ISLAMABAD: This is with reference to Rubina Saigol’s “Democracy” (July 7). I commend the author for putting things into perspective. However, it ought to be remembered that it’s quite common to malign civilian and elected governments by terming them “non-democratic”. Interestingly, this adjective is not used for the dictatorial regimes in our general discourse.
Popularly-elected regimes are almost always maligned in the public sphere and usually this is done through the use of allegations which are often not true. The sudden rise in the number of cases of fake degrees is another example. Ironically, most of these (fake) degrees holders were there in the last parliament, and some of them were with the king’s party. Nothing happened to them then. The judiciary did nothing and in fact those holding madrassah diplomas (‘sanads’) had their qualifications equated to university degrees.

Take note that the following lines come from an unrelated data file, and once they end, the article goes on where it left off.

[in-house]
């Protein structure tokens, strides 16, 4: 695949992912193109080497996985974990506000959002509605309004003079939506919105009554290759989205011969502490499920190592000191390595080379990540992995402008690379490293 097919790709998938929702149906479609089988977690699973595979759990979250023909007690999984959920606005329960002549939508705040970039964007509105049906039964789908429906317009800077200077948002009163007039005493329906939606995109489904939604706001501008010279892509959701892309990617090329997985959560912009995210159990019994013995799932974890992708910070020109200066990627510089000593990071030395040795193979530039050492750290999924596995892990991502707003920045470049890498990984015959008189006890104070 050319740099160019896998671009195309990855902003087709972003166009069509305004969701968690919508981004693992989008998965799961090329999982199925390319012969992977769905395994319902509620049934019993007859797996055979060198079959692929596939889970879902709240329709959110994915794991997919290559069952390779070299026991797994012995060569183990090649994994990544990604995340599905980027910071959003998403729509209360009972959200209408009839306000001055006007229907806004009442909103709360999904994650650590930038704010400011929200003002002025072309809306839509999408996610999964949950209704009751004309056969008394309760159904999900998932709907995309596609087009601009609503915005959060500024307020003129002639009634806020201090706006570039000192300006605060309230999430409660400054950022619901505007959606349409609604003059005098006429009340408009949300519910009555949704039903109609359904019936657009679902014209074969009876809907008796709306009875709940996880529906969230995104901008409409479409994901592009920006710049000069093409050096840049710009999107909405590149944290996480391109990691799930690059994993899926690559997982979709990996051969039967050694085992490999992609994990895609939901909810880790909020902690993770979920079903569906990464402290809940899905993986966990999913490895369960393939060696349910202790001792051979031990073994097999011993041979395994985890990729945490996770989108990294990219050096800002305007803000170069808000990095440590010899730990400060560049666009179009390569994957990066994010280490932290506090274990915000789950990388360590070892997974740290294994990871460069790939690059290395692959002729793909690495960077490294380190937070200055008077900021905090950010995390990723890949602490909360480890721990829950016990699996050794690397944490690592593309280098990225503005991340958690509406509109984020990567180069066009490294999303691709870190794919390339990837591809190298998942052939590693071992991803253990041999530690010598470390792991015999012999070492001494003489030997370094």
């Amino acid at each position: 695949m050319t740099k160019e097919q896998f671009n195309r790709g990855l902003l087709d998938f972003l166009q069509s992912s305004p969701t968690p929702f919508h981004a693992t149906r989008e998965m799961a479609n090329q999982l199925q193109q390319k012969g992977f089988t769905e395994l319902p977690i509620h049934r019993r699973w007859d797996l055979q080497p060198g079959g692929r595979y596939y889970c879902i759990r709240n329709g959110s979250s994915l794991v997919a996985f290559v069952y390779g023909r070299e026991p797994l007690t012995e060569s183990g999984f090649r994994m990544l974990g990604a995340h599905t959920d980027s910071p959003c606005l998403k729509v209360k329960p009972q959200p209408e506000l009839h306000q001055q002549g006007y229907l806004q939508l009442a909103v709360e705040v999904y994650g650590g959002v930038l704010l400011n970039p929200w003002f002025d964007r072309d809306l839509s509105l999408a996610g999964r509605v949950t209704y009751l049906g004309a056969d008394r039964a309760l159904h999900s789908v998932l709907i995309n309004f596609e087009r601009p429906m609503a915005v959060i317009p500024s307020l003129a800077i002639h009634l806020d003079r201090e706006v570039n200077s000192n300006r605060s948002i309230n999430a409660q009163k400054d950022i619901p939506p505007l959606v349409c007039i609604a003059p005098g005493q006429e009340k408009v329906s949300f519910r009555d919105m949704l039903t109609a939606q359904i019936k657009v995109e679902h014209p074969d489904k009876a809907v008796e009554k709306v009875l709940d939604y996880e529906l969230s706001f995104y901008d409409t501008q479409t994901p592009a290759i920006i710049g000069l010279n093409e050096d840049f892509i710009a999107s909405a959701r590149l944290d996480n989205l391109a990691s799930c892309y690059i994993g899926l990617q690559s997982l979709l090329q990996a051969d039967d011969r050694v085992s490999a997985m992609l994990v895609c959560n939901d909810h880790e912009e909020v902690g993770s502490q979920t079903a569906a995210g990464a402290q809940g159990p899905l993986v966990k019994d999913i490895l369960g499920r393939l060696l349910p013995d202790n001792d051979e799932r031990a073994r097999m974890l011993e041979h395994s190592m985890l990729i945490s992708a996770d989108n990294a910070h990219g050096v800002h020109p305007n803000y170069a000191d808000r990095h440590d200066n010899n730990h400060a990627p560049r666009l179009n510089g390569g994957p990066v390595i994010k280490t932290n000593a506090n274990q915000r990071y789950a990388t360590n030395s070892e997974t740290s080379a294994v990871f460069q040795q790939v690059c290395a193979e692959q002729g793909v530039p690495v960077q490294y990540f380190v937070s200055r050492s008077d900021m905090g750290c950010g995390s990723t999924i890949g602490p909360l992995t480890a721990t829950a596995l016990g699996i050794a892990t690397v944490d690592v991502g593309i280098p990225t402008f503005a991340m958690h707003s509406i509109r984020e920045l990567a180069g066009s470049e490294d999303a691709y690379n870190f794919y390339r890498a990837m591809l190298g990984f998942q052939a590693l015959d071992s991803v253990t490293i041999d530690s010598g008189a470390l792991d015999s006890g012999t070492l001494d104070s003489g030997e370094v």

More interesting is the fact that the class raising most of the noise against “corrupt”, “morally bankrupt”, “fake degree holders” and “non-democratic” elected people is the one that normally does not vote. The people who usually turn out in large numbers to vote — rural Pakistanis or the urban lower middle class — do not consider these issues to be of vital importance.
It’s high time we think about how we want democracy to evolve in our country.
Published in The Express Tribune, July 10th, 2010.